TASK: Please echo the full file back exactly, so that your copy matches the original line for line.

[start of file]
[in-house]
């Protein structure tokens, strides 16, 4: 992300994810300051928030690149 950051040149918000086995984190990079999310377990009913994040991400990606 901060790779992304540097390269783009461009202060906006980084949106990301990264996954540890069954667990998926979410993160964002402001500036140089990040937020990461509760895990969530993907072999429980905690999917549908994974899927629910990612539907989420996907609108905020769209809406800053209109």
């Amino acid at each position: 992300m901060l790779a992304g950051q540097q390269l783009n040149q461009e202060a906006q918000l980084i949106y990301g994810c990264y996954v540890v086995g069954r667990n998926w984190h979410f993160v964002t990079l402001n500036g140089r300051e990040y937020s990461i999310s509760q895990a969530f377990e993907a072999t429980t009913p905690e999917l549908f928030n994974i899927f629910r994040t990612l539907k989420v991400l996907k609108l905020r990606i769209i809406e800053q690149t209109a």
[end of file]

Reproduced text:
[in-house]
């Protein structure tokens, strides 16, 4: 992300994810300051928030690149 950051040149918000086995984190990079999310377990009913994040991400990606 901060790779992304540097390269783009461009202060906006980084949106990301990264996954540890069954667990998926979410993160964002402001500036140089990040937020990461509760895990969530993907072999429980905690999917549908994974899927629910990612539907989420996907609108905020769209809406800053209109």
């Amino acid at each position: 992300m901060l790779a992304g950051q540097q390269l783009n040149q461009e202060a906006q918000l980084i949106y990301g994810c990264y996954v540890v086995g069954r667990n998926w984190h979410f993160v964002t990079l402001n500036g140089r300051e990040y937020s990461i999310s509760q895990a969530f377990e993907a072999t429980t009913p905690e999917l549908f928030n994974i899927f629910r994040t990612l539907k989420v991400l996907k609108l905020r990606i769209i809406e800053q690149t209109a």